Meanwhile, there are certain types of gamblers who prefer playing limits where wins can produce tangible pleasure and losses genuine pain. You know, where what you are playing for is somehow most real, if that makes sense. I guess for a lot of players there’s a middle ground in there somewhere where the stakes are just right for them -- they can play without reservation, but winning or losing is gonna matter in the end.
Was thinking about all that a little this morning when reading about the heads-up match that took place between Viktor “Isildur1” Blom and Isaac “philivey2694” Haxton over the last three days on PokerStars. Wild stuff, that.
Recall how in early December 2010 Blom was signed as a Team PokerStars Pro, his identity still theoretically hidden although by then most everyone knew who the mysterious Swede was already. (Isildur1 would officially be revealed as Blom at the 2011 PCA a few weeks later.)
Soon after Isildur1 came on board at Stars, the “SuperStar Showdown” challenges involving Blom began, and Haxton was the first to take him on. Haxton would win that initial challenge by a relatively slim margin (not quite $42K).
Blom went on to play a dozen more SuperStar Showdowns over 2011 and early 2012, essentially winning them all save a rematch versus Haxton last month in which Ike beat him a second time by an even slimmer margin (just over $5K). Blom technically split two back-to-back matches versus Daniel Negreanu, although Blom was the overall winner, taking more than $123,000 off of Kid Poker during the almost 4,000 hands they played. (Here’s a page listing all of the Showdown results.)
Perhaps losing to Haxton twice inspired the ultra-competitive Blom to take him on again. Or maybe Haxton saw a chance to win more against an opponent against whom he’d built up some experience.
Whatever their motives, this time the two decided to raise the stakes considerably from the usual SuperStar Showdown format (2,500 hands, with $150K the most a player could lose). Here the pair would each sit down with $500K and play $200/$400 heads-up no-limit hold’em across four tables with no limit on the number of hands played. They’d play four hours a day, continuing until one had all the money.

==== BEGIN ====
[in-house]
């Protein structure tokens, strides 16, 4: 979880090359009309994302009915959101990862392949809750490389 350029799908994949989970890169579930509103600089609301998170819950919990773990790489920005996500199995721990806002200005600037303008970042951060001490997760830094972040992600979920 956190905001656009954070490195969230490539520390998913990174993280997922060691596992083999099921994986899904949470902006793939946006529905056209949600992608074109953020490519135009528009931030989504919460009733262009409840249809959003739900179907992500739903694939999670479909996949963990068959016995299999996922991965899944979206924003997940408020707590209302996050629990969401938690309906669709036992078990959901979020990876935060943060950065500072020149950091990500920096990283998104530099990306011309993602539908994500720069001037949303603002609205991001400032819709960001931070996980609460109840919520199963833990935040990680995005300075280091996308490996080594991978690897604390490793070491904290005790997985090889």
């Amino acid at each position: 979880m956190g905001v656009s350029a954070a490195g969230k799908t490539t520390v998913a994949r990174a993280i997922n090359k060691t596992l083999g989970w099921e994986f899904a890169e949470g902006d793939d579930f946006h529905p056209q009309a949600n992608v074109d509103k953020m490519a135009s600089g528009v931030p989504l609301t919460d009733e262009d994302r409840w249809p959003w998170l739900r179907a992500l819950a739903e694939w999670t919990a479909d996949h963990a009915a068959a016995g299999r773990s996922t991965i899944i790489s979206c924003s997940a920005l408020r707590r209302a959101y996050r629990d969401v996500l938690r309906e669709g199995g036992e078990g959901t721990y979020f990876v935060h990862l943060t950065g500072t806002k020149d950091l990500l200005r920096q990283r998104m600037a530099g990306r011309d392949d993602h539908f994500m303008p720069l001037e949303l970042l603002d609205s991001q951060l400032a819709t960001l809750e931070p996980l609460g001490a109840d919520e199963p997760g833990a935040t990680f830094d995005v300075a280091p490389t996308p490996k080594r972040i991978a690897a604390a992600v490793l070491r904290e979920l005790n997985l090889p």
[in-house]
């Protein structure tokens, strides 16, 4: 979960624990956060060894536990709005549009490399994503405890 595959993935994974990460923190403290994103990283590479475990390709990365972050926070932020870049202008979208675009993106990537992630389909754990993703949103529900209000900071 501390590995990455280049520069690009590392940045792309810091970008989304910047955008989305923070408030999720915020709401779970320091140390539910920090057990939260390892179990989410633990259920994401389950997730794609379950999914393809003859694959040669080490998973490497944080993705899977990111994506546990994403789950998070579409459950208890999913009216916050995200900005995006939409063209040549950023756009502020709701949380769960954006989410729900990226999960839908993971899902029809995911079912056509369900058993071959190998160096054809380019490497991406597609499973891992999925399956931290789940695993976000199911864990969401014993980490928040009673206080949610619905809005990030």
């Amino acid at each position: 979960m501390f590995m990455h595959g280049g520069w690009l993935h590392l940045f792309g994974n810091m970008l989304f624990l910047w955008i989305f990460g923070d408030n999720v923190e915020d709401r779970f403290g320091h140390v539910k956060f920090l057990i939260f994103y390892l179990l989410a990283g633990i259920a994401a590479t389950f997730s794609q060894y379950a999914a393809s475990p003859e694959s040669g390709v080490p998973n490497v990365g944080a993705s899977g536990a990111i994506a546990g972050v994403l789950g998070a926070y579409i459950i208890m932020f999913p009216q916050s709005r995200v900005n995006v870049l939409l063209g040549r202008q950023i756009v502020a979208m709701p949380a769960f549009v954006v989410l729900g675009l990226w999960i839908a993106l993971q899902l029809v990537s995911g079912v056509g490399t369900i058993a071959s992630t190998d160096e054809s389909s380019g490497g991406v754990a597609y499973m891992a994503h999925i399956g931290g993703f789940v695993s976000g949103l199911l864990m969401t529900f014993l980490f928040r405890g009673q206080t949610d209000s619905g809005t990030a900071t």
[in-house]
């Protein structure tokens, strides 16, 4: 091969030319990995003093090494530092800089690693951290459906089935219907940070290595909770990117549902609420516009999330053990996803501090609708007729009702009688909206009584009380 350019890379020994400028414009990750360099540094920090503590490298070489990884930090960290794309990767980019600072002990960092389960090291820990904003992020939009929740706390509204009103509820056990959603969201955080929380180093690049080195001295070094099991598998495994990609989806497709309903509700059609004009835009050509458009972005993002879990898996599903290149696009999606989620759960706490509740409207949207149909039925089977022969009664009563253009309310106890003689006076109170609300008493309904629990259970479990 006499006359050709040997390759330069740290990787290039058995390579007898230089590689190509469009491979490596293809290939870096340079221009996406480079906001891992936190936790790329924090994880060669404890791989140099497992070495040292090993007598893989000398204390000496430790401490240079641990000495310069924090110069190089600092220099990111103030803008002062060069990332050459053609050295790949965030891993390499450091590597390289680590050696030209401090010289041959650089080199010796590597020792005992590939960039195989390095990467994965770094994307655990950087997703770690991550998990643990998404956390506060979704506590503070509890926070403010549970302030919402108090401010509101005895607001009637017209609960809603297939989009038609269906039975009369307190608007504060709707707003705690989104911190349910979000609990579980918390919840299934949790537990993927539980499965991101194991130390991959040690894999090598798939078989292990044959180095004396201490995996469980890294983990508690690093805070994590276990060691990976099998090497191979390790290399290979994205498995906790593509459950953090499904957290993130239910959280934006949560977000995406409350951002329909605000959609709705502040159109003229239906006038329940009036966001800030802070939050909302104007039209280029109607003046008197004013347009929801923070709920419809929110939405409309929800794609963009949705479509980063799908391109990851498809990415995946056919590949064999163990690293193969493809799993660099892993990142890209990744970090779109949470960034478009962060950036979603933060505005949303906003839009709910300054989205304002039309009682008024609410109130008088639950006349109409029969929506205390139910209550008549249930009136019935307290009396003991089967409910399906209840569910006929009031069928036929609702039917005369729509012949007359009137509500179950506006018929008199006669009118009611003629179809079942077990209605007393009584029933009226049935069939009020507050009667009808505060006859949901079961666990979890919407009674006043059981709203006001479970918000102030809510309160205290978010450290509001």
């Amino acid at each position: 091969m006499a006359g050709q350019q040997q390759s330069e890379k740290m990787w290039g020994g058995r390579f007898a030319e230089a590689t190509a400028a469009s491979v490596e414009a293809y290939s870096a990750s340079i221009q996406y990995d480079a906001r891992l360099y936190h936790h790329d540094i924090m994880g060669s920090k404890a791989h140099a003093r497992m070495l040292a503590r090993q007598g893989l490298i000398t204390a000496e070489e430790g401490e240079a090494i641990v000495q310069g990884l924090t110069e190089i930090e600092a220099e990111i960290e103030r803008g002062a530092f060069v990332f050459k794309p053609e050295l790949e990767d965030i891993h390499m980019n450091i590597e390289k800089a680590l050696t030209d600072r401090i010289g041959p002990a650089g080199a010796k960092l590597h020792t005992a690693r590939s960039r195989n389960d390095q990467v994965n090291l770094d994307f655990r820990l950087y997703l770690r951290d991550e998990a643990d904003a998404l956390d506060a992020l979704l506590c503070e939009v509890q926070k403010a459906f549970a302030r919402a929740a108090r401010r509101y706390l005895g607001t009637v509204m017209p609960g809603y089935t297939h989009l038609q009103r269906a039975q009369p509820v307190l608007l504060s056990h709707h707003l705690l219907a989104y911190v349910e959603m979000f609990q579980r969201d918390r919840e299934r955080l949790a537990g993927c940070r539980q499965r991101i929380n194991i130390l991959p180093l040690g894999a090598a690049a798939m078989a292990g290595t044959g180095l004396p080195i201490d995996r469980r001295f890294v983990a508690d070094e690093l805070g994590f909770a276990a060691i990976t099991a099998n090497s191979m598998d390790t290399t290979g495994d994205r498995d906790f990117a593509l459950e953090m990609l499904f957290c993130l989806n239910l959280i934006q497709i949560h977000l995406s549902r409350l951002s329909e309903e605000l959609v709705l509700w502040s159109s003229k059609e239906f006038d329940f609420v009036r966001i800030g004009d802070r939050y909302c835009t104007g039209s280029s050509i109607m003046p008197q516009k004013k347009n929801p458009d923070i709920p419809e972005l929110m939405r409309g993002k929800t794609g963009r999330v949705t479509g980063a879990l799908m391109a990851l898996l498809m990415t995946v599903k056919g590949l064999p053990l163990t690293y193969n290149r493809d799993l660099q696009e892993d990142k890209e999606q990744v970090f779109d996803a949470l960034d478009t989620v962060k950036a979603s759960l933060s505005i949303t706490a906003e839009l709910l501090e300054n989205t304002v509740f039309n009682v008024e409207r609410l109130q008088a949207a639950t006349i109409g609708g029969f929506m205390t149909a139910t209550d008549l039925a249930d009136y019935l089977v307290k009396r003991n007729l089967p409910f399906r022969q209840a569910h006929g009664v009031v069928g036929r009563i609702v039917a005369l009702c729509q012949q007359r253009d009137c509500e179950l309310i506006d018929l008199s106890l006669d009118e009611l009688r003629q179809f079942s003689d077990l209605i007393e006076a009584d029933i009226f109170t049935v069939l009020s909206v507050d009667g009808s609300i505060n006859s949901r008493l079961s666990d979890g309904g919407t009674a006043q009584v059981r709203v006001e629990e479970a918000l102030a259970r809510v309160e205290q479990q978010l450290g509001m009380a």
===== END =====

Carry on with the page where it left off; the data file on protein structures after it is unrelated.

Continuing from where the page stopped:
Gotta think for these two upping the stakes made it all a little more “real.” If that makes sense.
You’ve probably heard already how it all went down. If not, check out the PokerStars blog where Change100 and Otis recapped all of the action from each of the three days the duel lasted.
On Saturday, they played just over 1,900 hands with Blom leaving nearly $200K up (Day 1 recap here). On Sunday, Haxton closed the gap for a while before Blom pushed out ahead again, ending the day over $285K ahead overall (Day 2 recap here). Then yesterday they played almost four more hours, with Blom finally taking the last of Haxton’s money, having won $500K total over 5,030 hands (Day 3 recap here).
I can’t help but think back to when we first heard about Isildur in late 2009, back when we really didn’t know who he was and he was multi-tabling against all of the Full Tilt Pros, winning millions off some and losing back millions to others.
Remember the $1,356,946.50 pot Isildur1 lost to Patrik Antonius? Remember the subsequent data-mining controversy and Isildur1 indicating an intention to file a “formal complaint” to FTP presumably in an effort to recover millions won from him? (He never did.) Remember others marveling at the multi-million dollar swings, with some -- including Team Full Tilter Mike Matusow -- describing the games as “not real poker”?
Matusow’s comments came in an interview on the Two Plus Two Pokercast back in March 2010. His point was a little complicated and not entirely clear, although it seemed to boil down to the idea that since a lot of those involved in the biggest games were FTP pros using money they’d gotten as part of their endorsement deals, the money was therefore not “real” to them.
“They’re just numbers,” said Matusow, referring to the mind-boggling amounts of the pots being shipped back and forth. “And it’s not real money. If them guys had to use their real money -- like if they were playing in a live game with those kind of moneys -- you think they’d be throwing it in like that?”
Of course, today we look back on all of that talk a lot differently, knowing, in fact, that a lot of the money being shipped back and forth on FTP really would turn out to be just numbers, and not “real” -- if not then (late 2009-early 2010), then later on, for sure.
Anyhow, it seems much more likely the half million clams Blom managed to take off of Haxton over the last three days was real enough. To them, anyway.
To the rest of us, though, it still seems pretty unreal.